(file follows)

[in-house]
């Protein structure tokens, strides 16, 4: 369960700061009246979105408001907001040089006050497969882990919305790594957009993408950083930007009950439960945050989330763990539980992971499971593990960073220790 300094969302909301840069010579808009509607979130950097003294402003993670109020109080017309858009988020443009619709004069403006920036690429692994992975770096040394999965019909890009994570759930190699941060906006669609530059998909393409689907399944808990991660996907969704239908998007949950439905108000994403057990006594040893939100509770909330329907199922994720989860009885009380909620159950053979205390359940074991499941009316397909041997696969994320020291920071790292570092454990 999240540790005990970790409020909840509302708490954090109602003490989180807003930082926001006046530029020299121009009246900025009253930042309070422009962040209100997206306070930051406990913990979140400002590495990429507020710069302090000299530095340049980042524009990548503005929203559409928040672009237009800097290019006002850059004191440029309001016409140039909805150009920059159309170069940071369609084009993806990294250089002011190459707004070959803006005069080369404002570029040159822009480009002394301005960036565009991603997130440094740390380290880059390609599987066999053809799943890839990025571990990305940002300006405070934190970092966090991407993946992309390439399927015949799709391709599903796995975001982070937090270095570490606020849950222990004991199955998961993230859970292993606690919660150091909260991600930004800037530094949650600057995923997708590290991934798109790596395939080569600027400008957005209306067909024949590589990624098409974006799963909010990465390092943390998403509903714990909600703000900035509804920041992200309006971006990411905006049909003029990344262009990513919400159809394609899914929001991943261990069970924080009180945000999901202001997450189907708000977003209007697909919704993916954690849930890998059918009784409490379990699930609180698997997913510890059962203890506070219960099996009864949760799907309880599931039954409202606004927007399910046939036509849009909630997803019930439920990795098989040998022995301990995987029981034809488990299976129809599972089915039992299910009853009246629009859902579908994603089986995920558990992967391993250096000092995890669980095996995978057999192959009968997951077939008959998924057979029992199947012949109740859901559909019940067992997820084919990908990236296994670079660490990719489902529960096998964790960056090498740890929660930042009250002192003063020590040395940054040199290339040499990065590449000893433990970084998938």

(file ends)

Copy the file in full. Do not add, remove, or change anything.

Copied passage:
[in-house]
């Protein structure tokens, strides 16, 4: 369960700061009246979105408001907001040089006050497969882990919305790594957009993408950083930007009950439960945050989330763990539980992971499971593990960073220790 300094969302909301840069010579808009509607979130950097003294402003993670109020109080017309858009988020443009619709004069403006920036690429692994992975770096040394999965019909890009994570759930190699941060906006669609530059998909393409689907399944808990991660996907969704239908998007949950439905108000994403057990006594040893939100509770909330329907199922994720989860009885009380909620159950053979205390359940074991499941009316397909041997696969994320020291920071790292570092454990 999240540790005990970790409020909840509302708490954090109602003490989180807003930082926001006046530029020299121009009246900025009253930042309070422009962040209100997206306070930051406990913990979140400002590495990429507020710069302090000299530095340049980042524009990548503005929203559409928040672009237009800097290019006002850059004191440029309001016409140039909805150009920059159309170069940071369609084009993806990294250089002011190459707004070959803006005069080369404002570029040159822009480009002394301005960036565009991603997130440094740390380290880059390609599987066999053809799943890839990025571990990305940002300006405070934190970092966090991407993946992309390439399927015949799709391709599903796995975001982070937090270095570490606020849950222990004991199955998961993230859970292993606690919660150091909260991600930004800037530094949650600057995923997708590290991934798109790596395939080569600027400008957005209306067909024949590589990624098409974006799963909010990465390092943390998403509903714990909600703000900035509804920041992200309006971006990411905006049909003029990344262009990513919400159809394609899914929001991943261990069970924080009180945000999901202001997450189907708000977003209007697909919704993916954690849930890998059918009784409490379990699930609180698997997913510890059962203890506070219960099996009864949760799907309880599931039954409202606004927007399910046939036509849009909630997803019930439920990795098989040998022995301990995987029981034809488990299976129809599972089915039992299910009853009246629009859902579908994603089986995920558990992967391993250096000092995890669980095996995978057999192959009968997951077939008959998924057979029992199947012949109740859901559909019940067992997820084919990908990236296994670079660490990719489902529960096998964790960056090498740890929660930042009250002192003063020590040395940054040199290339040499990065590449000893433990970084998938």